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Even as spring arrives, backcountry skiing thrives

  • In this Saturday, April 21, 2018, photo, provided by Andrew Drummond, Drew Zimber "skins" uphill using backcountry skis with climbing skins attached to the base, on Crescent Ridge in the Randolph Community Forest in Randolph, New Hampshire. Ski boots pivot in a front binding for the ascent. Skiers remove the skins and lock their heels down in the rear binding for the descent. (Andrew Drummond via AP) Andrew Drummond

  • In this Saturday, April 21, 2018, photo, Drew Zimber skis through the Randolph Community Forest, north of the Mounts Madison and Adams, in background, in Randolph, New Hampshire. (AP Photo/Robert F. Bukaty) Robert F. Bukaty

  • In this Saturday, April 21, 2018, photo, Andrew Drummond "sends" a large rock while skiing in the glades on Crescent Ridge in the Randolph Community Forest in Randolph, New Hampshire. (AP Photo/Robert F. Bukaty) Robert F. Bukaty

  • In this Saturday, April 21, 2018, photo, Andrew Drummond, below, and Drew Zimber ski through the glades on Crescent Ridge in the Randolph Community Forest in Randolph, New Hampshire. In the summer of 2017, Granite Backcountry Alliance recruited 75 volunteers to clear brush and thin trees to create a 75-acre glade on a hillside north of the Presidential Range. (AP Photo/Robert F. Bukaty) Robert F. Bukaty

  • In this Monday, April 23, 2018, photo, the snow-covered slopes of Mount Washington catch the first light of dawn about 18 miles north of North Conway, N.H. The 6,288-foot peak is considered to be the epicenter of backcountry skiing in the Northeast. (AP Photo/Robert F. Bukaty) Robert F. Bukaty

  • FILE - In this April 10, 2016, file photo, a skier drops below the ice-covered headwall of Tuckerman Ravine on New Hampshire's Mount Washington. Thrill-seeking skiers flock to Tuckerman Ravine each spring. (AP Photo/Robert F. Bukaty, File) Robert F. Bukaty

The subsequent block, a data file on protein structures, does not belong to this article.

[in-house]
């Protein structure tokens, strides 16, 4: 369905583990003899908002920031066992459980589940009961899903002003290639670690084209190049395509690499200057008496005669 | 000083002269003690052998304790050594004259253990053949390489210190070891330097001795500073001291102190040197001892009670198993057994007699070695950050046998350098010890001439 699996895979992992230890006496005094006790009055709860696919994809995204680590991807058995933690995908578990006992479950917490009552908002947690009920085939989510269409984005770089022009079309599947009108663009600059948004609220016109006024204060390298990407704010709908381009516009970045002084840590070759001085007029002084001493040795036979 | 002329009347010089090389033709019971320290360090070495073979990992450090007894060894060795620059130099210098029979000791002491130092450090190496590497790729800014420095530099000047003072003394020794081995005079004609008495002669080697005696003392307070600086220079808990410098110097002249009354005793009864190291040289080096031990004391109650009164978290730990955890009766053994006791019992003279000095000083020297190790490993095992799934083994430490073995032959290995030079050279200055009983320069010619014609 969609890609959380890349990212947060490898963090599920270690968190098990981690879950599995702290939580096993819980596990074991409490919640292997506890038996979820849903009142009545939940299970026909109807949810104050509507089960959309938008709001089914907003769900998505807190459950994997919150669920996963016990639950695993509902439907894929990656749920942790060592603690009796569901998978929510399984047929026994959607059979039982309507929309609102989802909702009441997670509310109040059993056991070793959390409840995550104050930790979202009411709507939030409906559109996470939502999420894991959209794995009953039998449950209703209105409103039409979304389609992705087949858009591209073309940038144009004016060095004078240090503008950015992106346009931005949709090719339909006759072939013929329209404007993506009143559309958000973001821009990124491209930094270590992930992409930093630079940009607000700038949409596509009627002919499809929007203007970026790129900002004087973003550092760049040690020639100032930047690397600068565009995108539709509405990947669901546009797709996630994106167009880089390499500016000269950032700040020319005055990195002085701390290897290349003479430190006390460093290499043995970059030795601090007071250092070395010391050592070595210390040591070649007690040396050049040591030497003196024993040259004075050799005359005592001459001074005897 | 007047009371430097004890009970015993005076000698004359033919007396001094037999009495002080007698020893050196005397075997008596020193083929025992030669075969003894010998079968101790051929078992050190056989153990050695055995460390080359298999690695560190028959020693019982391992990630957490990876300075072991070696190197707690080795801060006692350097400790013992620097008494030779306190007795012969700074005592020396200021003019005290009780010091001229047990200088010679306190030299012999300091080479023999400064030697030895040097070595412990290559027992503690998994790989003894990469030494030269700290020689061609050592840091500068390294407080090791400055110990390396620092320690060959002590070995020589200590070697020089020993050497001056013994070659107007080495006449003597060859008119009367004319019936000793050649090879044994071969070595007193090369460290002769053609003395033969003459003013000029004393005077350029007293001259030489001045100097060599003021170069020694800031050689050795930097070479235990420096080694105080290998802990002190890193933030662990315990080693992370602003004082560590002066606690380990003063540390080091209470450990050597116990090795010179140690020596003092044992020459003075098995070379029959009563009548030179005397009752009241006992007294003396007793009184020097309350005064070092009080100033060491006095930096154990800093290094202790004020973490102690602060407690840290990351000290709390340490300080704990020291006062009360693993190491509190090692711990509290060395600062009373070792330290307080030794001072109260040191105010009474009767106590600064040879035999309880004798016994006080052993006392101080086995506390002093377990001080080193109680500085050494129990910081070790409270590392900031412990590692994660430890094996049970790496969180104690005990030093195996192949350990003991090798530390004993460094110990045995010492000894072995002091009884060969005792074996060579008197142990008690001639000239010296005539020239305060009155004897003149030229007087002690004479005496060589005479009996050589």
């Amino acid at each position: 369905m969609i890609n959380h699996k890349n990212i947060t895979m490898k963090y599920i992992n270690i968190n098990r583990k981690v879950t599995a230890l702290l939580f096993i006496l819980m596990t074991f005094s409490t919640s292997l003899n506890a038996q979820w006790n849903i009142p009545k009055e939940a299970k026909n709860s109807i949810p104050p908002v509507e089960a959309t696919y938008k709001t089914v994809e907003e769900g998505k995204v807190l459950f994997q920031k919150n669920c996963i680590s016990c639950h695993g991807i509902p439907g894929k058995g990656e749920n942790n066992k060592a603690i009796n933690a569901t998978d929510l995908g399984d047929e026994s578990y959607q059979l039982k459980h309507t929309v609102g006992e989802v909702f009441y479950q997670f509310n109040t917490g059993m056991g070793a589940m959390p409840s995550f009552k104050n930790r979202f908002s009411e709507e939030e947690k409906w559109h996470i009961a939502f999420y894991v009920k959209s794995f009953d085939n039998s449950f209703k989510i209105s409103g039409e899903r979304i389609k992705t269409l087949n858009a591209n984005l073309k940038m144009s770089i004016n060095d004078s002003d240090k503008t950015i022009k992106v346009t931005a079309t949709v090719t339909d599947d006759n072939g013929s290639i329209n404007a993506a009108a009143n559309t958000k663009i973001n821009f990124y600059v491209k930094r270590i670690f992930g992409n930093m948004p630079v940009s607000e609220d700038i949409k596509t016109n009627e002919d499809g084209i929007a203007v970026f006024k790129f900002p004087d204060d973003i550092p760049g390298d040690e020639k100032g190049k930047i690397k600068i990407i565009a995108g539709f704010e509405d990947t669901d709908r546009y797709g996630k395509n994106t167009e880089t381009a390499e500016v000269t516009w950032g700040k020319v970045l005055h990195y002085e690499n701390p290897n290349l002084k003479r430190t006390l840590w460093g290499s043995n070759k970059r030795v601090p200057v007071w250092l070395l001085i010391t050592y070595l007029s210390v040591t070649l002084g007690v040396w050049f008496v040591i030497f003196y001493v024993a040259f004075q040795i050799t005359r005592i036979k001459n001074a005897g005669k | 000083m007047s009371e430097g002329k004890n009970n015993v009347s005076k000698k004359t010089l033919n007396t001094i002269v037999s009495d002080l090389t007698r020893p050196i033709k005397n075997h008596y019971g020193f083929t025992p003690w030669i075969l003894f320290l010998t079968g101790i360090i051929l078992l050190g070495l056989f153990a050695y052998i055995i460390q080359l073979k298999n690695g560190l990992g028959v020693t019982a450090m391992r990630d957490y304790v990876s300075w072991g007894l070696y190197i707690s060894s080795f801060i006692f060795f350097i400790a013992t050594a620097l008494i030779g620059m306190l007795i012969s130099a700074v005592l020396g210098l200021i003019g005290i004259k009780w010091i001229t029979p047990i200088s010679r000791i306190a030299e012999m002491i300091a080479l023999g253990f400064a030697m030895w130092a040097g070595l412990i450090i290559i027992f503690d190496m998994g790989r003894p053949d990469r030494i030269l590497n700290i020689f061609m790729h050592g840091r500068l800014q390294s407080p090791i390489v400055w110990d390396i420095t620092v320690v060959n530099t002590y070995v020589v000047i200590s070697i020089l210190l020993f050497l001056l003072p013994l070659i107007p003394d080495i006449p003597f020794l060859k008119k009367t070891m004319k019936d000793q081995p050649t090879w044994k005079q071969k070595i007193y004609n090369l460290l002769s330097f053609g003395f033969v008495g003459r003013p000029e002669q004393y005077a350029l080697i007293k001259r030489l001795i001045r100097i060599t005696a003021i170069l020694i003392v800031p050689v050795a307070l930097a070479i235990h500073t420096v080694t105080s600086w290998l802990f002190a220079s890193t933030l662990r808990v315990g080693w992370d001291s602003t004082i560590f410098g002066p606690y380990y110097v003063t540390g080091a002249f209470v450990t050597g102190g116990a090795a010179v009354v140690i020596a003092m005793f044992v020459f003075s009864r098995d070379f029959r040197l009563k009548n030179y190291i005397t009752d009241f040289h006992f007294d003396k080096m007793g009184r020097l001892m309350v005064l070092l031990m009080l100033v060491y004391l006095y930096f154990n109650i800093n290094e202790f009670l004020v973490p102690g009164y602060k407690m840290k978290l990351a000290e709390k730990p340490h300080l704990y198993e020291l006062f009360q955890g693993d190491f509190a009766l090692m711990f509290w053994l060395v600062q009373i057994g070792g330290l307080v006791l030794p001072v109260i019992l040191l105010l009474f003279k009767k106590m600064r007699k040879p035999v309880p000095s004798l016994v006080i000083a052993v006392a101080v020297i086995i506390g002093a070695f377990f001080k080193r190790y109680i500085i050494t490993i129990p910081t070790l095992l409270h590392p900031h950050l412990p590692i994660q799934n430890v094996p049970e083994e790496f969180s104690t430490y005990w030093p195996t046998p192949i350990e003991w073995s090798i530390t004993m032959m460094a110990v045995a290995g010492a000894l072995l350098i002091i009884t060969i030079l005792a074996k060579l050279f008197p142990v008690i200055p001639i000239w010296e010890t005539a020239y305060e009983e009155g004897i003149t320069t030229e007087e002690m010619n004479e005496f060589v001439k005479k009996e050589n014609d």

• FILE - In this May 5, 2015, file photo, skiers gather in the bowl of Tuckerman Ravine on New Hampshire's Mount Washington. With the increase in the popularity of the sport, organizations like Granite Backcountry Alliance are reviving old trails and developing new areas in New Hampshire and western Maine. (AP Photo/Robert F. Bukaty, File) Robert F. Bukaty

  • FILE - In this March 10, 2015, file photo, Greg George, of Macon, Ga., skis the Lobster Claw, a steep ski route in Tuckerman Ravine on New Hampshire's Mount Washington. Skiers have been hiking up to ski the Northeast's tallest peak for nearly 100 years. (AP Photo/Robert F. Bukaty, File) Robert F. Bukaty

  • In this Saturday, April 21, 2018, photo, Tyler Ray, left, and Drew Zimber discuss plans to revive an abandoned ski trail that will link up with a network of glades on Bartlett Mountain in Bartlett, N.H. The low-impact cut will preserve the tree canopy; the trails will not be visible from the road. (AP Photo/Robert F. Bukaty) Robert F. Bukaty



Associated Press
Tuesday, May 01, 2018

Standing at a scenic vista, Tyler Ray looks out at 2,661-foot Bartlett Mountain and envisions a network of ski trials winding through the dense forest below.